## 1 Introduction

Nonlinear partial differential equations (PDEs) can be used in the analysis and processing of digital images or image sequences, for example, to extract features and shapes or to filter out the noise to produce higher quality images (see, for example, [Reference Alvarez, Guichard, Lions and Morel3, Reference Angenent, Pichon and Tannenbaum4, Reference Sapiro14, Reference Weickert15] and the references therein). Arguably, the main application of PDE-based methods in this field is the smoothing and restoration of images. From the mathematical point of view, the input (grey scale) image can be modelled by a real function $u_{0}(x)$ , $u_{0}:\Omega \rightarrow \mathbb {R}$ , where $\Omega \subset \mathbb {R}^{d}$ represents the spatial domain. Typically, this domain $\Omega $ is rectangular and $d=1, 2$ or $3$ . The function $u_{0}$ is considered as initial data for a suitable evolution equation with some kind of boundary conditions. The simplest (and oldest) PDE method for smoothing images is to apply a linear diffusion process: the starting point is the simple observation that the so-called Gauss function is related to the fundamental solution of the linear diffusion (heat) equation.

The flow produced by the linear diffusion equation spreads the information equally in all directions. Although this property is good for a local noise reduction in the case of additive noise, this filtering operation also destroys the image content such as the boundaries of the objects and the subregions present in the image. This means that the Gaussian smoothing not only smooths noise, but also blurs important features in the signal.

Recently, a new anisotropic diffusion model was introduced in [Reference Palazzolo, Moroni, Soloperto, Aletti, Naldi, Vassalli, Nieus and Difato11] to analyse experimental signals in neuroscience: the diffusivity coefficient uses a nonlocal parameter related to the local bounded variation and the local oscillating pattern of the noisy input signal. In [Reference Aletti, Moroni and Naldi2], the model was extended to the multidimensional case with an analysis for the existence of the solution in the two-dimensional case (images) and the introduction of a suitable numerical scheme. In this note, we focus on the one-dimensional case providing a complete analysis of the nonlocal diffusion equation, including the uniqueness that was an open problem.

## 2 A one-dimensional nonlocal nonlinear model

There is a vast literature concerning nonlinear anisotropic diffusions with applications to image processing, which dates back to the seminal paper by Perona and Malik [Reference Perona and Malik12], who considered a discrete version of the problem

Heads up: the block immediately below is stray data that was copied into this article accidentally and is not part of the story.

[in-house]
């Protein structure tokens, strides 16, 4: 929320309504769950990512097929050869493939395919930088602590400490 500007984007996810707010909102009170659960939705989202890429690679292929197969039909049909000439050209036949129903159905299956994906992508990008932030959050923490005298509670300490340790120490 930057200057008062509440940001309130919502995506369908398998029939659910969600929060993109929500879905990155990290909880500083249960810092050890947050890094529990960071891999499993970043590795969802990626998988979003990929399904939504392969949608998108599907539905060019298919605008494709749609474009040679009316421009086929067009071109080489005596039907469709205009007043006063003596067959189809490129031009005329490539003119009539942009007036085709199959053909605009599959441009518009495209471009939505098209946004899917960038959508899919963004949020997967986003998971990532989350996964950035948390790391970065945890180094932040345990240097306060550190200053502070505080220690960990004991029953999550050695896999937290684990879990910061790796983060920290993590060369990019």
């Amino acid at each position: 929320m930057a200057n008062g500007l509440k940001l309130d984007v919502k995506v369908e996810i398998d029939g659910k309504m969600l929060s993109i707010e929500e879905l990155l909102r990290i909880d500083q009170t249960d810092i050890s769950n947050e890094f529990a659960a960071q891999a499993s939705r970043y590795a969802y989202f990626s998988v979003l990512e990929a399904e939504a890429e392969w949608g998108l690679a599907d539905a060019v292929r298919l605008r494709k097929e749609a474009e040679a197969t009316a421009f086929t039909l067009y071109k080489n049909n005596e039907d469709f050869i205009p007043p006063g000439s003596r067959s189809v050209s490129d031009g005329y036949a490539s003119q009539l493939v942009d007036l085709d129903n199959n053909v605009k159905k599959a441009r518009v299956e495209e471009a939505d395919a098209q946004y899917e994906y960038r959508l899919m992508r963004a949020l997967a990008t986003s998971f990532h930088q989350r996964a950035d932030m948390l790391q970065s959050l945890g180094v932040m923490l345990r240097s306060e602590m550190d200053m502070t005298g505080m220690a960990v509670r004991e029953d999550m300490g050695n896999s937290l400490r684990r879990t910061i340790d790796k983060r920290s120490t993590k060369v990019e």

where
$ \Gamma = \partial \Omega $
, the image domain
$\Omega \subset \mathbb {R}^{2}$
is an open regular set (typically a rectangle),
$\vec {n}$
denotes the unit outer normal to its boundary
$\Gamma $
,
$\nabla \cdot $
is the divergence operator, and
$u(x,t)$
denotes the (scalar) image analysed at time (scale) *t* and point *x*. The initial condition
$u_{0}(x)$
is, as in the linear case, the original image. To reduce smoothing at the edges, the diffusivity *g* is chosen as a decreasing function of the ‘edge detector’
$|\nabla u|$
. Here, we introduce a nonlocal diffusive coefficient that considers the ‘monotonicity’ of the signal. In other words, a high modulus of the gradient may lead to a small diffusion if the function is also locally monotone. At the same time, we want to reduce the noise present, as in the case of linear diffusion. We focus on the one-dimensional case, more precisely, where
$u:[a,b] \rightarrow \mathbb {R}$
is a real function defined on a bounded interval
$[a,b]$
, and on a subinterval
$[c,d] \subset [a,b ]$
. We define the *local variation*
$LV_{[c,d]}(u)$
of *u* on the interval
$[c,d]$
by

We also define the *total local variation*
$TV_{[c,d]}(u)$
of *u* on the interval
$[c,d]$
by

where $\mathcal {P} = \{ P = \{ x_{0}, \ldots , x_{n_{P}} \} \mid P \textrm { is a partition of } [ c,d ] \} $ is the set of all possible finite partitions of the interval $[c,d]$ .

Let $\varepsilon \in \mathbb {R}^{+}$ , $\varepsilon \ll 1, \, \varepsilon>0$ and let $\delta \in \mathbb {R}^{+}$ . We define the ratio,

If the parameter $\delta $ is chosen appropriately, we can distinguish between oscillations caused by noise contained in a range of amplitude $\delta $ . As in the Perona–Malik model given by (2.1), we adapt the diffusivity coefficient by using the above ratio $R_{\delta ,u}$ . For small values of the latter, we have to reduce the noise, while for values close to $1$ , the upper bound of $R_{\delta ,u}$ , we have to preserve the signal variation (as the edges in the image). The resulting diffusivity coefficient $g(R_{\delta ,u})$ becomes nonlocal. We assume that $g:[0,+\infty )\rightarrow \mathbb {R}$ is a positive, nonincreasing, Lipschitz continuous function such that $g(0)=1$ and $g(1)=\alpha>0$ . In the following, we assume that the parameter $\varepsilon $ ( $0<\varepsilon \ll 1$ ) is fixed. In Figure 1, we show an illustrative example of a denoised signal using our nonlocal and nonlinear diffusion filter. In particular, we have numerically simulated (2.2) by adopting a semi-implicit method based on central finite differences (see [Reference Aletti, Moroni and Naldi2]) and with the following numeric values of the parameters (see also (2.3)):

and the time domain $t\in [0,0.6]$ and space domain $x\in [0, 255]$ . The signal in Figure 1 was obtained from a simulation of a biophysical model of a neuron with an additive Gaussian noise (mean equal to $0$ and variance equal to $3$ ) (see [Reference Aletti, Lonardoni, Naldi and Nieus1] for more details). The MATLAB code and the details are available from the authors.